So like Carl Jung with his definition of synchronicity was this connection between your interior life and the world around you, so meaningful coincidences, between the exterior world and your interior world. And if you kind of are thinking about what you’re writing, and this applies to factual writing, as well as fictional writing, it will be, you’re always taking information wherever you are. So it’s always at the service of that work.
And as much as I’m a ‘type A’-kind of neurotic, former lawyer, who wants to account for the six-minute blocks of work during the day, a great part of creative work is in the unconscious, and the subconscious. So it’s kind of marinating away when you’re away from the desk. And if you give it the chance to breathe, and you really are present in your other life, there’ll be information coming through all the time, that will open your eyes in a new way, or illuminate in a new way, like a corner of your work that you have on the boil. So there is a divide in a certain sense, because you know, I’m not at the desk all the time. But in another sense, there’s not because everything is always kind of going into the soil of the work. That’s probably not very helpful.
No, no, I think no, no, because what you’re saying, I suppose, if I’m understanding correctly, is that the bleed between the two is something that, you know, you have to consciously manage, otherwise, how could you survive? But at the same time, you’re unconsciously allowed to flow through freely, because otherwise, how could you do so successfully, what you do so well? And does that make sense?
I mean, I feel like that, that’s it, like, it’s not artificially quarantined, and it can’t be and, you know, anything that takes away from the work emotionally or practically, is ultimately in a very abstract sense at the service of the work, because, you know, life should go into the work. And if you need this monastic, you know, sterile day to get it done, maybe you should be doing something else. So it will be messier than you’d like, particularly if you’re coming with that neurotic personality, as you know, you can just work 24/7, and you know, but there’s always, the even if you could, if you have that personality, 24/7 wouldn’t be enough, you’d find some things, I hate about the work. So the other thing is, you know, for professional writers, or any writers, you’ve got to have the end date, the best you can do in the time that you have, then you have to let it go. Otherwise, you’d just be, you know, worrying over it for decades,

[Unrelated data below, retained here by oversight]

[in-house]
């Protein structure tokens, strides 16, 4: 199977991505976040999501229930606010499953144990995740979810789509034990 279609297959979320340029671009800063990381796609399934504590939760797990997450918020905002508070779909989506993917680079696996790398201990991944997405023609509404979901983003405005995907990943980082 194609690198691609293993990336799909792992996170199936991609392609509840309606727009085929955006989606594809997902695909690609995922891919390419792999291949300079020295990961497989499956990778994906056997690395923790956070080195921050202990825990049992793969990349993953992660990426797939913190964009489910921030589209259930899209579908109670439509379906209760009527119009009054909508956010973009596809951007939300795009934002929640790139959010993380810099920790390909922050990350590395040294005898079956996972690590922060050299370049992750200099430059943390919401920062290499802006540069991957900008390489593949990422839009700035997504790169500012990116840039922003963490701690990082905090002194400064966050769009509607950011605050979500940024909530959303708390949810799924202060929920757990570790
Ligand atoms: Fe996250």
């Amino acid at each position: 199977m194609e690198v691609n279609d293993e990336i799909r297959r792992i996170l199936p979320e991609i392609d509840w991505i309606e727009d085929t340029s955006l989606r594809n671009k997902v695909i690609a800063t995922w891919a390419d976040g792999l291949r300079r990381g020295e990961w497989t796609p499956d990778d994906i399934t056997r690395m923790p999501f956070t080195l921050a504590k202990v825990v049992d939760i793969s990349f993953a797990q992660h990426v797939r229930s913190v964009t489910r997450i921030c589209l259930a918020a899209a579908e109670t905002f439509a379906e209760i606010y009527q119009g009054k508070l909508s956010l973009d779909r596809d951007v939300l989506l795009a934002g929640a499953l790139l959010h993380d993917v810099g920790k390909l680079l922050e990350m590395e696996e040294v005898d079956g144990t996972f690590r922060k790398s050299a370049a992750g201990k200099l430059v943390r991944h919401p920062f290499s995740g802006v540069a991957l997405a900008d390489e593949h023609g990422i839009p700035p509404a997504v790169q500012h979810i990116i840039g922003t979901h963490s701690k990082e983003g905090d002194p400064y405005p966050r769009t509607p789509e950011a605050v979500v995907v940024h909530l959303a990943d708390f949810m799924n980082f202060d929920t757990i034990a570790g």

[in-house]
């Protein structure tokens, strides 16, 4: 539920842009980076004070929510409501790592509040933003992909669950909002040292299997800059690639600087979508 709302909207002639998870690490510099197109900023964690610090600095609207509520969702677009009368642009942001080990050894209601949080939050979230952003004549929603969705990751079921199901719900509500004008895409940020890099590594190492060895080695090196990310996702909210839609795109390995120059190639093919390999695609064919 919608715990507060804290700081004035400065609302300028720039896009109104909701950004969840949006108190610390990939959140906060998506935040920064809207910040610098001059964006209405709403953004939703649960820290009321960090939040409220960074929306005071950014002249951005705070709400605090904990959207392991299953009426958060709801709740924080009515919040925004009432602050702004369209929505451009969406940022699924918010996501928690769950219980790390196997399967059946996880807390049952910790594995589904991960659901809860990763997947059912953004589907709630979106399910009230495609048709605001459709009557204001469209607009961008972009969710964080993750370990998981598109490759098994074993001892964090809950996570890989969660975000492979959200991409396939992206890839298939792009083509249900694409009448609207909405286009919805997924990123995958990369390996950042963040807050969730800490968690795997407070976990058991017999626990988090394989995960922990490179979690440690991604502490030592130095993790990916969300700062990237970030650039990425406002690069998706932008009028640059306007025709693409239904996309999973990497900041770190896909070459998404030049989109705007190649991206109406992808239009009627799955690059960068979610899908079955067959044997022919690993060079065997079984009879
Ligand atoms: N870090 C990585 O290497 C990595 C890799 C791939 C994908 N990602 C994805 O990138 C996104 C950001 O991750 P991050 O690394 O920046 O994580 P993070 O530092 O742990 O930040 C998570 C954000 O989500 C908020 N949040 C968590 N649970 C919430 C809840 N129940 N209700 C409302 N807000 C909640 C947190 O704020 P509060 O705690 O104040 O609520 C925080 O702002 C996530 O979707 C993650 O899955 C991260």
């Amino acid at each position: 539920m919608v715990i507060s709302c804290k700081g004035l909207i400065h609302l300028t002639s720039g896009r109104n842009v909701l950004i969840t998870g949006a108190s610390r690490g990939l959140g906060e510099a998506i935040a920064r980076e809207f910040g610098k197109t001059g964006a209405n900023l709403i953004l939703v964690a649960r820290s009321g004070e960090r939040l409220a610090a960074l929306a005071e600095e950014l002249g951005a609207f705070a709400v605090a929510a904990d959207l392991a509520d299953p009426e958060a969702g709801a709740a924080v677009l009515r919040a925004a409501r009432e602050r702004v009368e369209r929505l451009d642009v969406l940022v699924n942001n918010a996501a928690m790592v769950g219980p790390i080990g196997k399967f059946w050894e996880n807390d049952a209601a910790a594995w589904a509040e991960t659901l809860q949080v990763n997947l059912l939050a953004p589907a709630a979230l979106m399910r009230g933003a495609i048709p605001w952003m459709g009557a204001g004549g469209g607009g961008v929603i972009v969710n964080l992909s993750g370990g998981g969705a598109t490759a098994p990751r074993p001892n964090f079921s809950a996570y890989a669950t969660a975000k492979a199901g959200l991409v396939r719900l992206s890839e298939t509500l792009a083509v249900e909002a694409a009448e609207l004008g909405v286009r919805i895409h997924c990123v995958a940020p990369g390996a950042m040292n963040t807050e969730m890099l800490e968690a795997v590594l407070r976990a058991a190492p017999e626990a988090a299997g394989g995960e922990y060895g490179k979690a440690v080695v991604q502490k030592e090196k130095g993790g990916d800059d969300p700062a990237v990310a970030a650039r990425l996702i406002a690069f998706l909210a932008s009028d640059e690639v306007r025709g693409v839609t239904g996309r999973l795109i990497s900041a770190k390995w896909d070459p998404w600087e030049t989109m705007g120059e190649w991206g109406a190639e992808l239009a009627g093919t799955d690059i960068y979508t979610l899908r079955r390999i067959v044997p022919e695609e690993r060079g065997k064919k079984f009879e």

I think that you’ve really hit the nail, I mean, what you’ve just said there that whole, you have to have the end date. I mean, it makes me want to ask this question, because you tell an amazing story, in what you’re I mean, everything that you’re weaving together, it comes full circle and a beautiful narrative, which of course, I mean, you do, you have to do. And I guess that’s another way of saying that you research impeccably. So I guess the question, the nut of the question, I guess what I’m trying to get to, is, does it kill you to leave stuff out?
Oh, yeah. I mean, I hate it. I’m never well with it. Um, but you know, set it elsewhere. Like particularly when it comes to factual writing. That’s my experience. But I know this is also true in fiction and memoir, and all the other types of genres that we artificially divide our work into. There’s the CCTV footage of life in all its, you know, particular reality. And then there’s the story that you’re telling and that story, you know, no matter how hard you try is always going to be partial and selective and subjective. And you’re always going to want to say, there was this and this, but here, you can’t do it. And that’s where often, you know, you’ve got to be brutal on yourself and kill your own darlings. But if you have an editor, either professional editor or friend you trust to really be brutal and say this is not necessary. You can’t include everything, and you shouldn’t. And if you’re doing it right, all the other stuff will just be, you know, the submerged part of the iceberg, but it doesn’t need to be there. But that never gets easier that would whittle down.
Amazing thank you so much, Sarah, you have given us everything, and I really appreciate your time. Thank you so much.
Thank you so much, so much for having me.
Thanks for listening. We would love to hear why you write, tell me at whywrite.com.au
Why Write was recorded at Brand Music and engineered by Michael Burrows.
Original Music by Brand Music.